"Equality without freedom," taught Mikhail Bakunin, "is the
despotism of the State. ... [T]he most fatal combination
that could possibly be formed, would be to unite socialism
to absolutism." It is the process itself, the very operation
of nonviolence and trade, that will erode state-capitalism
by eliminating privilege.
Libertarians who have rightly fixed themselves on the
nonaggression principle as the nucleus of our social theory
ought to ponder the implications of that principle; they may
find it uncomfortable to learn that today's corporations
have not amassed their power or their domination of
resources merely through competition, through "offering
something the consumer wants." The idiosyncratic preference
for an economy commanded by oversized companies should not
be enough for conscientious libertarians.
We must—at the very least—accept the possibility that the
state's impediments to voluntary relationships are both the
origin of this capitalism and a handicap to "smallness" and
its potential. That so many libertarians have a predilection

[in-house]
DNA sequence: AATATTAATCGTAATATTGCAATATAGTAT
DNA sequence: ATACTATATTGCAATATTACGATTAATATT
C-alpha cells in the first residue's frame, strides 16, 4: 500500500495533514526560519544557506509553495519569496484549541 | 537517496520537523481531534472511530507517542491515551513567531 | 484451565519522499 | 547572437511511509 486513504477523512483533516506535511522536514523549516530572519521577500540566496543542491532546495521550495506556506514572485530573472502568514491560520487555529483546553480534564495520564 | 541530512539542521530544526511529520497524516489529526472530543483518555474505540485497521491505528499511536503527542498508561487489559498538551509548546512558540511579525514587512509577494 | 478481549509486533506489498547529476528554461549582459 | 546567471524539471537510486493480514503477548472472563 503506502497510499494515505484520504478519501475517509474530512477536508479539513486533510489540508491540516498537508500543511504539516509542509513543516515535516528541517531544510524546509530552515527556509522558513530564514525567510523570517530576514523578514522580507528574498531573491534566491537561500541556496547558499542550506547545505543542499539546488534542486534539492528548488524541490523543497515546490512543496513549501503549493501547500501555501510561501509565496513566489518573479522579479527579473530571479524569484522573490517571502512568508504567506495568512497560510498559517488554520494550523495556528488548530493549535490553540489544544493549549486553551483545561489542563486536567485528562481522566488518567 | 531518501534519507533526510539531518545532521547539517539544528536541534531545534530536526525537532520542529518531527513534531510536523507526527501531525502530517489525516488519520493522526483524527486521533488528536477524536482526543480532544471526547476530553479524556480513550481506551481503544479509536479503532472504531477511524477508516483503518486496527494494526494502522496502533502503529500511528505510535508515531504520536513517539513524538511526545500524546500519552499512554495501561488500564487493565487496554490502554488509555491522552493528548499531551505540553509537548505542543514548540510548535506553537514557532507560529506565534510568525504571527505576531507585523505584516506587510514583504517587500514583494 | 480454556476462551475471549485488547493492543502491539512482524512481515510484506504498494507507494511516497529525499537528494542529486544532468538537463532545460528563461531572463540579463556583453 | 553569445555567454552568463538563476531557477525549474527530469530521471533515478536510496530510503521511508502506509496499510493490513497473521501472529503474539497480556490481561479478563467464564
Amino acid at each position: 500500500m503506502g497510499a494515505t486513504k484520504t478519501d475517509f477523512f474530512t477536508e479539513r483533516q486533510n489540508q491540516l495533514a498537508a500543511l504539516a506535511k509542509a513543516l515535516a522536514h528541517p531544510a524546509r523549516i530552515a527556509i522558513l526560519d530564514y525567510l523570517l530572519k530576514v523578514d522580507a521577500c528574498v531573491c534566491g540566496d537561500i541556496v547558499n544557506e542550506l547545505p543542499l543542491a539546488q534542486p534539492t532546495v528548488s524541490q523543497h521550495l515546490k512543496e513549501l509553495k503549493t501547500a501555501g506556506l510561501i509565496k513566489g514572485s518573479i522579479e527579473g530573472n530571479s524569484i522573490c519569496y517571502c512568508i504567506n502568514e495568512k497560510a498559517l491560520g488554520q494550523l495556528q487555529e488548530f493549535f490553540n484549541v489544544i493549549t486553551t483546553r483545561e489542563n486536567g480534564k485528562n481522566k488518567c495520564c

for America's corporate pecking order economy, and for
exporting it around the world, is perhaps some attestation
of the success the state and its deputies have had in
fraudulently stamping their system as "the free market."
This inclination is part of what Roderick Long calls "right-conflationism,"
and its twin on the left "is the error of treating the evils
of existing corporatist capitalism as though they
constituted an objection to a freed market." In A
Vindication of Natural Society, Edmund Burke identified an
inevitable corollary of the latter species of conflation,
which mistakes today's economy as an unbridled free market;
left-conflationists, met with the evils of the supposed
"free market," turn to the state as—in Burke's words—"Protection
for the Poor and Weak," but what could be more, as he calls
Voluntary relationships that don't rely on hierarchies
superimposed to profit the powerful are full of untapped
potential, of sundry ways to attend to society's problems.
The state, by comparison, was never set up or set in motion
to do anything but line the pockets of its patrician class.
To truly discourage bribery and corruption, we need to work
around the state, removing it from the equation and allowing
free people to thrive.